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The PP (Popular Party) in power in Madrid has "for time and legal reasons" rejected starting the procedure to apply article 155 of the Spanish Constitution to Catalonia, an article which opens the door to the suspension of its autonomy. Instead, they are committing themselves to other "more appropriate and realistic" means to attempt to prevent the independence referendum being held on 1st October.

This was announced by the party's spokesman in the Spanish Congress, Rafael Hernando, in an interview with Europa Press. Hernando explained that resorting to this article "at this time" would not be useful, neither for reasons of time nor for legal factors. With this statement, Hernando ends the possibility of the PP using its absolute majority in the Senate to pass the first ever use of the article, which allows for the governments of autonomous communities to "be forced" to "fulfil" their obligations, although the article doesn't define how this would be done.

The procedure regulating the Senate's use of this article requires the Spanish Government to send the chamber's president a proposal with the specific measures planned which then have to be debated in the General Commission of Autonomous Communities. The commission has to ask the president of the autonomous community in question, in this case Catalonia's Carles Puigdemont, to respond to the allegations it believes are appropriate. Once this formality has been carried out, the final proposal should be voted on in the Senate's plenary assembly, where the PP has an absolute majority.

"More appropriate and realistic" options

But Hernando discards this path: "For reasons of time and legal practice, at this time, article 155 would not solve the problem", said the spokesman, going against those who are already calling for this procedure to be started before the referendum is formally convened. Hernando understands that there are "more appropriate and realistic" measures and that it is the responsibility of the courts to respond to noncompliance with the law and to decide if crimes have been committed like that of sedition, an uprising against the legal order.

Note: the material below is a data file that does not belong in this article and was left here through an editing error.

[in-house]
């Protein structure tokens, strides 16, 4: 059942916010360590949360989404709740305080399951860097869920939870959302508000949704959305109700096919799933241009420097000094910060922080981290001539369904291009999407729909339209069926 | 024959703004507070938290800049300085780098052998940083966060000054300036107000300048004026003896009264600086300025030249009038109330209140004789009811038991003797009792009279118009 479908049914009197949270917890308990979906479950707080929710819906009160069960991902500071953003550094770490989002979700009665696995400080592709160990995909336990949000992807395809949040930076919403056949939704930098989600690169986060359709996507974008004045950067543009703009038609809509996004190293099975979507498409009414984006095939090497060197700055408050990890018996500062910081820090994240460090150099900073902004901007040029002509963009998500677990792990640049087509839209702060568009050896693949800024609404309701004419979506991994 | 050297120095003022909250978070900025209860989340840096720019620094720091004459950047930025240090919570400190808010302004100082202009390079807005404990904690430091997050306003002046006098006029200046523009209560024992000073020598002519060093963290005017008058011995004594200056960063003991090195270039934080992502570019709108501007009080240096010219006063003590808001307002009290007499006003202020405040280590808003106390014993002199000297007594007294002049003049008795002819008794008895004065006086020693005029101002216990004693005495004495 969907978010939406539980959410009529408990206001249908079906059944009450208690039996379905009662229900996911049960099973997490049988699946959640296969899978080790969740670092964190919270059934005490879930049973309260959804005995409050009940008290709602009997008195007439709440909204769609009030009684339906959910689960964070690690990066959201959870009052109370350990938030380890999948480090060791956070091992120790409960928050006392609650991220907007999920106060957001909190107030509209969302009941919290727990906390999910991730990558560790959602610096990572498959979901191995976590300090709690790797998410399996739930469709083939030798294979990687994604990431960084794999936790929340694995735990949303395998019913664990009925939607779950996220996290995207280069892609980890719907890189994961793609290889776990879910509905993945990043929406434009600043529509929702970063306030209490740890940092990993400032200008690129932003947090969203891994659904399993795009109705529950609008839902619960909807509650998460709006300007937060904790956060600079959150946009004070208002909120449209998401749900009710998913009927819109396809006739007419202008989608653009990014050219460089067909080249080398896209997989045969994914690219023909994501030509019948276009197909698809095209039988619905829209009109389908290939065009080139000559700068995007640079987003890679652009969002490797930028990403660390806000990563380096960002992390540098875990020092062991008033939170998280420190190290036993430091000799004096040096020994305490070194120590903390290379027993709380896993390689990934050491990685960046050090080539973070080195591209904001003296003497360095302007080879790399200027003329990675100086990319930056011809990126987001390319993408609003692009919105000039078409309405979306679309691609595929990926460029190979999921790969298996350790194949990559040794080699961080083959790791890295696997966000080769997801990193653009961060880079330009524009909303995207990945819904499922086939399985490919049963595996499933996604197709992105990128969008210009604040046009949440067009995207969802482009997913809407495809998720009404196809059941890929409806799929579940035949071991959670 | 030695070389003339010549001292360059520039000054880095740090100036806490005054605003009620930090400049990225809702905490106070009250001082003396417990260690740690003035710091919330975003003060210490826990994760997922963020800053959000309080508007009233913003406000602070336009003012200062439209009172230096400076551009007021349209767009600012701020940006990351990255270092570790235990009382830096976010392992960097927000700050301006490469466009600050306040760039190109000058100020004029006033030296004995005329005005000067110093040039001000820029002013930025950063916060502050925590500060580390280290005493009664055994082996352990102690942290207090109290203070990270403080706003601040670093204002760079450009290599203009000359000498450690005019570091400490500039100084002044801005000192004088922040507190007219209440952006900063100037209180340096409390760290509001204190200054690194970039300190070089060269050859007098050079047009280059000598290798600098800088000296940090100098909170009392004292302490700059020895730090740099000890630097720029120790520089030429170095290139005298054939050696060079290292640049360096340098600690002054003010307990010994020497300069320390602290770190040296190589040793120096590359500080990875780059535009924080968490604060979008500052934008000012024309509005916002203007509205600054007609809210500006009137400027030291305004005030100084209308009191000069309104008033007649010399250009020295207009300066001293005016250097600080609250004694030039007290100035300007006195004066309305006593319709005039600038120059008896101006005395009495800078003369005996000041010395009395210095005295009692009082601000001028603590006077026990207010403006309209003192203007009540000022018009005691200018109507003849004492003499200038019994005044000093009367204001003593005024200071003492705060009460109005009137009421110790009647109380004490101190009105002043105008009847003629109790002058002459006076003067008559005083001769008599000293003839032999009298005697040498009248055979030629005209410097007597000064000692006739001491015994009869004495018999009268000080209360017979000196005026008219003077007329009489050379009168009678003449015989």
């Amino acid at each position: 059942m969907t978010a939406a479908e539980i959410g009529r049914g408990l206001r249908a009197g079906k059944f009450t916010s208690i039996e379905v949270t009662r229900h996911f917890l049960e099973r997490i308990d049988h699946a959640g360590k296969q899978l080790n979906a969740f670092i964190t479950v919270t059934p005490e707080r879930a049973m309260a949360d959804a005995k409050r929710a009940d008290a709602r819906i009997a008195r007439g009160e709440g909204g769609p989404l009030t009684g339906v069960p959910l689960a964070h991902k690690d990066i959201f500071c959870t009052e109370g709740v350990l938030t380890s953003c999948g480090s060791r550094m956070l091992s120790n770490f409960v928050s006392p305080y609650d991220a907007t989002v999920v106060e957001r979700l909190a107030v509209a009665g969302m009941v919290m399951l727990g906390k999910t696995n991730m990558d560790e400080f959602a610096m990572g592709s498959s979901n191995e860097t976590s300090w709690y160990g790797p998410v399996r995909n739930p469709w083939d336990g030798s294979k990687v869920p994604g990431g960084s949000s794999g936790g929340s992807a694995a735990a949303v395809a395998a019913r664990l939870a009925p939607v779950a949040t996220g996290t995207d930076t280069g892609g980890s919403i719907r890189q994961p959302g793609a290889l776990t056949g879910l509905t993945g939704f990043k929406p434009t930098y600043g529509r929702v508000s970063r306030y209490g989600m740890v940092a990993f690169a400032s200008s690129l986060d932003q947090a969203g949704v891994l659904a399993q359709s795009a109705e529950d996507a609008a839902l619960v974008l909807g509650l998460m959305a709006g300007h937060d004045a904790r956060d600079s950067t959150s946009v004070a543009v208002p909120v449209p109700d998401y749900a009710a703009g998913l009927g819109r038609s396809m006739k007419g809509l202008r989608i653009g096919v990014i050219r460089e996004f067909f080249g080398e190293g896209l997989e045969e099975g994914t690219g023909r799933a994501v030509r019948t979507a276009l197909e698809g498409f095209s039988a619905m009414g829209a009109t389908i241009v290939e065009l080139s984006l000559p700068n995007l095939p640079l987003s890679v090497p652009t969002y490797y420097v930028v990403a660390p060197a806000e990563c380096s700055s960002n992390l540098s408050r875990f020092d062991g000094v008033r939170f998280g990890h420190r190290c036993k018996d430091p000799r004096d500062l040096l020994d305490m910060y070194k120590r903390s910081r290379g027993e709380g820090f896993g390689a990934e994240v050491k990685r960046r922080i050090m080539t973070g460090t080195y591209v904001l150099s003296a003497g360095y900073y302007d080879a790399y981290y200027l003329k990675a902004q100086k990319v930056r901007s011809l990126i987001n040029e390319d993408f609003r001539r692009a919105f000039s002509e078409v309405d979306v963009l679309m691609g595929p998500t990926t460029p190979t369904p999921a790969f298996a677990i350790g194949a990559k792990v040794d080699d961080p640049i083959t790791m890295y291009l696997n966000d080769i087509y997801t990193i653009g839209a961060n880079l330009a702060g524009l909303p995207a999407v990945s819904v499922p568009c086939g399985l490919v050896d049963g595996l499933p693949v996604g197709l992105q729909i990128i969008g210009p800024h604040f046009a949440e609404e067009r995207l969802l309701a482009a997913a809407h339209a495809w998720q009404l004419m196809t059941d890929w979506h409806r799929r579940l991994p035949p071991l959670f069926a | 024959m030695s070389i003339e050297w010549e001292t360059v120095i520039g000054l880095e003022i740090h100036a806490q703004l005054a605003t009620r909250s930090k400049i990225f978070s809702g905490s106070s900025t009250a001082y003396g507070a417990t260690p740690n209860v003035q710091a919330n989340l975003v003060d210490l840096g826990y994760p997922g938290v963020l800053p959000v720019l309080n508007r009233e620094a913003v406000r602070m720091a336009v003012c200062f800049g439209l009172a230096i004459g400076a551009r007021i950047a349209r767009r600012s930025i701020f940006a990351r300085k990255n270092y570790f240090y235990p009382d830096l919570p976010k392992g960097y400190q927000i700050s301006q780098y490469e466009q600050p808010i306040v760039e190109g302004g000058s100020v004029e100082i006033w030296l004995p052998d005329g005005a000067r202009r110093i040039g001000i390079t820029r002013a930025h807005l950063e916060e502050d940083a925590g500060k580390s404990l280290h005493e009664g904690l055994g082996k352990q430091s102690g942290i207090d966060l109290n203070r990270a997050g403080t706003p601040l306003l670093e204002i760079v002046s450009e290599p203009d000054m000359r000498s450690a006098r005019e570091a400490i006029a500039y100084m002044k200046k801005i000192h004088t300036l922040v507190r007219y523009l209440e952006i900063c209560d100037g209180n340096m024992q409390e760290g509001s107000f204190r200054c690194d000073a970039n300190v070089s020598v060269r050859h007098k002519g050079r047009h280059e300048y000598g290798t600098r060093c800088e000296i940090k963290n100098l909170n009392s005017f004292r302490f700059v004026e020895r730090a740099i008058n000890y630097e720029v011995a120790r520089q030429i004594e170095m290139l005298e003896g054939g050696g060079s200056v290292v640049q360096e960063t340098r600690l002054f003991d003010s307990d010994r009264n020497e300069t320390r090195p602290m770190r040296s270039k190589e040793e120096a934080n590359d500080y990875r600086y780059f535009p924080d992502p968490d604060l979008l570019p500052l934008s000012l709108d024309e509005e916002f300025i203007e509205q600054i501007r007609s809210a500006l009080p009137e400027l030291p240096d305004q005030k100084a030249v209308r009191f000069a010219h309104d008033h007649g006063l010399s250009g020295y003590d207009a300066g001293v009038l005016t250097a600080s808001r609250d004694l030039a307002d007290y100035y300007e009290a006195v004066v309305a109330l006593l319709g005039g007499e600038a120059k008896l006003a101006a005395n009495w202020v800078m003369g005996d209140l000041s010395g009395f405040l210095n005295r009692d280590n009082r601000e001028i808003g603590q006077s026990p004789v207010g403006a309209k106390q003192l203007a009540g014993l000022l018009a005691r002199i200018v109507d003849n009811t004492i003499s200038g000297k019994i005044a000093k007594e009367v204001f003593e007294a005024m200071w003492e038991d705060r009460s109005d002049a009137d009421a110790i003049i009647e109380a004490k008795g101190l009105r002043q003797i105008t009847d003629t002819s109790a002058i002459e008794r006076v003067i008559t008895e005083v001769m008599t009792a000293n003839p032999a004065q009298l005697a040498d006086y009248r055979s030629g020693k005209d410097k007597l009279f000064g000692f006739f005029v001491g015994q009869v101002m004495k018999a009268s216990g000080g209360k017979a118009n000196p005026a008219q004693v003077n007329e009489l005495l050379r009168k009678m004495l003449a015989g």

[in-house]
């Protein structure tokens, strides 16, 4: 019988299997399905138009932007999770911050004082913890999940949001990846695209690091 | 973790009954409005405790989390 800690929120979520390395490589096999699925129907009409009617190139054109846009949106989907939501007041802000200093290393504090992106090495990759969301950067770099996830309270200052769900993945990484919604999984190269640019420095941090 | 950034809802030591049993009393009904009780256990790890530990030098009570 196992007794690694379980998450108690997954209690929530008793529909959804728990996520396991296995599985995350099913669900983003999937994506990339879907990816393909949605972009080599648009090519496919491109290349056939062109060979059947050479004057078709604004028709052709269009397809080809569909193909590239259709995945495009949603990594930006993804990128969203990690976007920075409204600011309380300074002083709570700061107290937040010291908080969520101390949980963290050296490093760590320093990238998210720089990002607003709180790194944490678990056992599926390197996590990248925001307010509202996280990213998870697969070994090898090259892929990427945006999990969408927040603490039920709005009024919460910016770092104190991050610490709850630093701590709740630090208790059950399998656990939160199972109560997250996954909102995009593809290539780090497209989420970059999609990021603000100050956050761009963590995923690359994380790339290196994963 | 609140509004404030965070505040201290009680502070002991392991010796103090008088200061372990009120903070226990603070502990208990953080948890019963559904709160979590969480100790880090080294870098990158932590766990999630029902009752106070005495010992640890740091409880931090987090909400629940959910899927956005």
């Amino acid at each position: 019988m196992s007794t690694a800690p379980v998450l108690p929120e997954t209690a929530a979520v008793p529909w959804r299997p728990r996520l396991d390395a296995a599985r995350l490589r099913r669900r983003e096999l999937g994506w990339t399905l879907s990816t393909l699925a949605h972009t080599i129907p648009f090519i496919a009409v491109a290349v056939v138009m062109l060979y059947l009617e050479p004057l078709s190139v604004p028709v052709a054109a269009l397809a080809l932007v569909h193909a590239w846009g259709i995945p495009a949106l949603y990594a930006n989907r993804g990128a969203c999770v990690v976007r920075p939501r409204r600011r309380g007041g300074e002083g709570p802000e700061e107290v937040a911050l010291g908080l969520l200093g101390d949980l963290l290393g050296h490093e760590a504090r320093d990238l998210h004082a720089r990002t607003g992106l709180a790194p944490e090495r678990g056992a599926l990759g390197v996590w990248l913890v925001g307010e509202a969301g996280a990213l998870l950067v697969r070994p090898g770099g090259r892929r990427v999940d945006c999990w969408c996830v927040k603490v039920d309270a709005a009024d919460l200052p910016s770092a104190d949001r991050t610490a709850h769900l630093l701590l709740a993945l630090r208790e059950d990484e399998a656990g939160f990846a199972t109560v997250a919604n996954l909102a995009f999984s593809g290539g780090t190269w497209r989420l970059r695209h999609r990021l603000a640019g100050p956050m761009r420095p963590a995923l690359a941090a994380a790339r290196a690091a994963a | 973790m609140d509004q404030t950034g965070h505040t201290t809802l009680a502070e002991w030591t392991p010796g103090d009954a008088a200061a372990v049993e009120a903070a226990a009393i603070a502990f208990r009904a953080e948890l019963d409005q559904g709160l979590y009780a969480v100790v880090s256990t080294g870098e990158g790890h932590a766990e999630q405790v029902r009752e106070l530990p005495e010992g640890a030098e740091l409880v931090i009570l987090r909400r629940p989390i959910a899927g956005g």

In any case, the PP leader wanted to make it clear that the weight of the law "ends up falling on" those who do not obey the rules and noted that there are already political leaders like former Catalan president Artur Mas and the former minister Francesc Homs who have already been convicted for their roles in the unofficial referendum on 9th November 2014: "If anybody wants to continue shooting themselves in the foot, they can continue on this path," he warned. Asked about the use of force to avoid the offering of ballot boxes on 1st October to hold a referendum like in 2014, the parliamentary spokesman replies that the state has "different mechanisms" to defend itself and to ensure that no referendum is held: "There will not be a referendum," he insisted.

The Catalan police, security force of the state

"It is necessary to act prudently, but forcefully and that is what will happen. The 'state of law' has certain rules and we have to respect them all, they aren't rules to pick and choose from, rules you can have exemptions from, which is what some claim" he added. On the same topic, Hernando stressed that the security forces and corps of the state will respect the state of law and points out that the Mossos d'Esquadra, the Catalan police, are part of this group as well as the Ertzaina, the Basque police.

The spokesman assures that he doesn't know if the Catalan government already really has ballot boxes for 1st of October and an electoral roll, but he believes that these "material elements" are not the most important factors. "They are only means to continue going further in a direction, confrontation and the mutilation of the right of the citizens who live in Catalonia to be Spaniards and Europeans," he said.

The CUP has the Catalan government on its knees

Hernando trusts that the Catalan Parliament won't process the law for the referendum, a bill that is not currently included in the agenda for the Parliament's Board this Wednesday: "It would be regrettable for the Board to continue with this process, it has to finish now," he said. He believes that the "problem" is that the CUP (Popular Unity Candidacy), with ten deputies of the 135 that make up the Parliament, is the party that "imposes the conditions" and really governs in Catalonia, "pushing to its knees" the Catalan executive.

"An anarchist group, of totalitarian cut, is who rules there and with few votes determines what ERC (Catalan Republican Left) and PDeCAT (Catalan European Democratic Party) have to do", said Hernando. In any case, the parliamentary spokesman defends the work of the Spanish government "in the face of the nonsense from the independence supporters of Catalonia", says that measures have been taken and he responded to the accusation of inaction from the PSOE (Spanish Socialist Workers' Party). "We have been working for a long time but PSOE hasn't realised it. When you get caught up in internal problems, you don't notice what others are doing," he concluded.